A Few

Key results

513,000+

People assisted with small loans in partnership with Good Shepherd Microfinance since 2005.

$44.6m

Contributed in our communities in 2017.

$13.4bn

In financing activities to address climate change and support the transition to low-carbon economy in 20171

Why is this important?

NAB views Corporate Responsibility as a critical component of executing our strategy, backing our communities to succeed, and achieving our new vision to become Australia’s leading bank, trusted by customers for exceptional service. This means we assess and balance risks and opportunities to drive long-term value to our customers, employees, shareholders and the communities in which we operate.

What do we do?

We’re focused on taking action on the issues that matter, and those we can have the greatest impact on. We’re sticking to what we’re good at – aligning our Corporate Responsibility Strategy to how we go about our core business. We aim to keep our customers at the centre of everything we do, and use our strengths as a bank, a major employer and an active member of the community to make a difference in the following areas:

Financial inclusion and resilience

Helping people access fair and affordable financial services. Our goal is to assist Australians and New Zealanders in building financial resilience to recover from financial shocks.

Social cohesion

Working with our partners to address big societal issues to help build stronger, more connected communities. This includes gender equality, domestic and family violence, supporting Indigenous success and exploring our role in affordable housing.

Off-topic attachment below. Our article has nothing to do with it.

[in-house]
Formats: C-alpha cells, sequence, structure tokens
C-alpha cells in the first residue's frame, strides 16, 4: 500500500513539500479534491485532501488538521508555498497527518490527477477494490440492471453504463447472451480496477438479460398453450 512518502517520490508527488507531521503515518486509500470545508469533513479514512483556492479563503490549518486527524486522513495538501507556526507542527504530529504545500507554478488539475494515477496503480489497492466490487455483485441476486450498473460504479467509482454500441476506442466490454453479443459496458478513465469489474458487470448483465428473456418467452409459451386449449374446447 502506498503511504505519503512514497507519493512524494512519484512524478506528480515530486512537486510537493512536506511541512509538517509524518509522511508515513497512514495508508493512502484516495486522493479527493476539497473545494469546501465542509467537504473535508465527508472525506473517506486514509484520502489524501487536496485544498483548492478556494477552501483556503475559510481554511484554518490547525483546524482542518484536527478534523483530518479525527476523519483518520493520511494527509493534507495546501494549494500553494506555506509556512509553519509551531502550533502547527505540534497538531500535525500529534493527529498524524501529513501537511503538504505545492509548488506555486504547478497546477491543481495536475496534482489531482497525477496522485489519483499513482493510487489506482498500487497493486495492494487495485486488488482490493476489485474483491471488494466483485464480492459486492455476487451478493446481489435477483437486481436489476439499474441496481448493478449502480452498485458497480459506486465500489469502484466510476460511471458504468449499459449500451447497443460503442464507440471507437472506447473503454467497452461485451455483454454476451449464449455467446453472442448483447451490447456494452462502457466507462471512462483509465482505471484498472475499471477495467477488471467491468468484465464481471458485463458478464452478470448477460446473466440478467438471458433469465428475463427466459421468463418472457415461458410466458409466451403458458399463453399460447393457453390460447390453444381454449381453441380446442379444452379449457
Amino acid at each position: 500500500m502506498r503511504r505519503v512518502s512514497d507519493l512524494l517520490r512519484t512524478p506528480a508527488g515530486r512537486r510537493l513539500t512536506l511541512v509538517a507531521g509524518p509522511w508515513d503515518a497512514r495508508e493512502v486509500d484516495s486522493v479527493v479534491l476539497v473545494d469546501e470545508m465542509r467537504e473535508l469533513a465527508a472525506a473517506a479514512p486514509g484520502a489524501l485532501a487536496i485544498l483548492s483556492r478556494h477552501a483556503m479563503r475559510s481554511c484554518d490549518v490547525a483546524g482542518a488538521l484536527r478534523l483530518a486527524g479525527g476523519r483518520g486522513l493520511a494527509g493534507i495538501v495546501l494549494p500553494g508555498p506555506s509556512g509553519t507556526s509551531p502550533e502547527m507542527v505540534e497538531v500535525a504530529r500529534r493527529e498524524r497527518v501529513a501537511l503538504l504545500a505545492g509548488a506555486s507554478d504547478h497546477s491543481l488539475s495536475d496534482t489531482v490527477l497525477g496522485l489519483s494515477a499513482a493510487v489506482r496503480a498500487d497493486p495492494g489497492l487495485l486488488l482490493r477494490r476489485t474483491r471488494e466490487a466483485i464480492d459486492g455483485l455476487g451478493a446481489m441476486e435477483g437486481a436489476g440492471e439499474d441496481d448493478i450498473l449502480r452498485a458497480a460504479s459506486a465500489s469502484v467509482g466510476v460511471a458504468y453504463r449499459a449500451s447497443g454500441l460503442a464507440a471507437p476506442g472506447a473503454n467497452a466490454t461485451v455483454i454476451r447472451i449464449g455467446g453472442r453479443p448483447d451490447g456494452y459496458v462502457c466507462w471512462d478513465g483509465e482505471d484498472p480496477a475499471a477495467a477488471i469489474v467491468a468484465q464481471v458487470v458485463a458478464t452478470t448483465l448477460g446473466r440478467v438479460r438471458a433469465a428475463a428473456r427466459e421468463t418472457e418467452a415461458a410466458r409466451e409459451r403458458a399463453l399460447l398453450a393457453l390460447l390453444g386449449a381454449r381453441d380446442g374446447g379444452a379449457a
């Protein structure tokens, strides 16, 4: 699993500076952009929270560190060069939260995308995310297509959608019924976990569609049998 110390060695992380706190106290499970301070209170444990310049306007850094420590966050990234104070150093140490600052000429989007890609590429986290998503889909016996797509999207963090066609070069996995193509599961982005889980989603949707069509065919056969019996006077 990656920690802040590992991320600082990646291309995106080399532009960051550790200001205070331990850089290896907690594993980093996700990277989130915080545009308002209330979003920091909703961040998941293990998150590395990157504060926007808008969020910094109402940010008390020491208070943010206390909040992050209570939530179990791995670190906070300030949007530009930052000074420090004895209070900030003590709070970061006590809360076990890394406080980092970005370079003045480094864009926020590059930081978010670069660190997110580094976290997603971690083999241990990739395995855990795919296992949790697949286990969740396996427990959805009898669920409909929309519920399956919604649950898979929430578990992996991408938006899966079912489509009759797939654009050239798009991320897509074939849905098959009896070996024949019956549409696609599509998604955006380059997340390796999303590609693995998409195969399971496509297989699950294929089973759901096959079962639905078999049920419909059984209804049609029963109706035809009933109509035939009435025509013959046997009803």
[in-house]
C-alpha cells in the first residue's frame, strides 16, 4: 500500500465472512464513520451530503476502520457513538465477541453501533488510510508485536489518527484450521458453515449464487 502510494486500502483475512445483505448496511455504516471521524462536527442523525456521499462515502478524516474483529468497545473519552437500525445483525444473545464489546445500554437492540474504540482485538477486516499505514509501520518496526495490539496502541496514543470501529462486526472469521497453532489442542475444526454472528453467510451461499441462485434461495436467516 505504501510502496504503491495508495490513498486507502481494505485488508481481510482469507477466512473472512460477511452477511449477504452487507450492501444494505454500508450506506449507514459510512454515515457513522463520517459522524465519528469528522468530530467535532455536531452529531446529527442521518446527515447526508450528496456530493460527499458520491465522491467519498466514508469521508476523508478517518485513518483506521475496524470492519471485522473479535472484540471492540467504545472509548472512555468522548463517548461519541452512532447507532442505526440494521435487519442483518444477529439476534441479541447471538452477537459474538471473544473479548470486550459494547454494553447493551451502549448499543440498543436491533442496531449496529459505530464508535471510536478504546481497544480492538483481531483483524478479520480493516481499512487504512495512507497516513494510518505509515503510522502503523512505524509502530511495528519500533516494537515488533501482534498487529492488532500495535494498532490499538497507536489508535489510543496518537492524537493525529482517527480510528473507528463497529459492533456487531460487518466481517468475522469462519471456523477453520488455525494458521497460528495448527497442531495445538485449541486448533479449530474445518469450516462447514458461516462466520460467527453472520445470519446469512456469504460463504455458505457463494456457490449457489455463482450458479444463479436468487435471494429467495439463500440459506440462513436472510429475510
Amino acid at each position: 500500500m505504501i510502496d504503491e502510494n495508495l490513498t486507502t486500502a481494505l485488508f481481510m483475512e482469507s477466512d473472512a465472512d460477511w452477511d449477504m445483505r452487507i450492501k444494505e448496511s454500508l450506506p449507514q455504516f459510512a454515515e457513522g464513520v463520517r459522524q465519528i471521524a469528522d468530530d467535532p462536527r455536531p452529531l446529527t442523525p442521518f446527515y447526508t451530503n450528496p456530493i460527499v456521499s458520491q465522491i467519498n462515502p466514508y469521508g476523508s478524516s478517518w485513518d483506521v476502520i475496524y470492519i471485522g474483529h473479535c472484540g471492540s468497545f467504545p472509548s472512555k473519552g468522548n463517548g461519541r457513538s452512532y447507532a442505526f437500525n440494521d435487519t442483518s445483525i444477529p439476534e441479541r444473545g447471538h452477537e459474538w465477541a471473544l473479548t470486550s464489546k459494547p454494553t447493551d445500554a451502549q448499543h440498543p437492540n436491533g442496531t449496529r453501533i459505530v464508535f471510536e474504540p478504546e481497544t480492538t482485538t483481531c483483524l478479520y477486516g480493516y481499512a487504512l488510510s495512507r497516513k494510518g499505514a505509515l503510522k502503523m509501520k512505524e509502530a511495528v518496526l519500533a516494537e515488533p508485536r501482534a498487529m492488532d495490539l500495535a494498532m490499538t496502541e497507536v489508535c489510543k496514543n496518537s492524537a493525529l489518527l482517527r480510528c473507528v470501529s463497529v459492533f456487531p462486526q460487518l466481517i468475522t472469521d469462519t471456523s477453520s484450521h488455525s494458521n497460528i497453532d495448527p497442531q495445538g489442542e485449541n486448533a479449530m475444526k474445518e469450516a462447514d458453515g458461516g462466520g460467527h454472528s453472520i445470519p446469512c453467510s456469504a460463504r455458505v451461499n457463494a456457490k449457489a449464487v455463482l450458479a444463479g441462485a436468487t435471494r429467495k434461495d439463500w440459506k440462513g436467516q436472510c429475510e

Environmental wellbeing

Addressing climate change risks and the opportunities arising from the transition to a low-carbon economy; minimising our environmental footprint by adopting a sustainable approach to managing our business - and helping our customers do the same.

How we do it?

We apply a range of tools and approaches including philanthropy, corporate responsibility and, increasingly, shared value – leveraging our core assets and expertise as a bank to address social and environmental challenges at scale.

Our values guide the way we behave and the decisions we make. We set ourselves apart by acting responsibly, inclusively and driving social innovation.

We embed Corporate Responsibility management and reporting into governance structures and internal communications to ensure Corporate Responsibility is understood by all our people.

Oversight of Corporate Responsibility rests with the NAB Board, who are provided with updates at least bi-annually on our positive societal impact as well as environmental, social and governance risks, and other related matters.

We actively engage with a wide range of external stakeholders to get their input and feedback to help inform our decisions. We conduct an annual materiality assessment to identify and prioritise the environmental, social and governance (ESG) themes that matter most to our stakeholders and to establish where we can drive the greatest impact. This assessment process is detailed in our 2018 Sustainability Report, which is available on our website.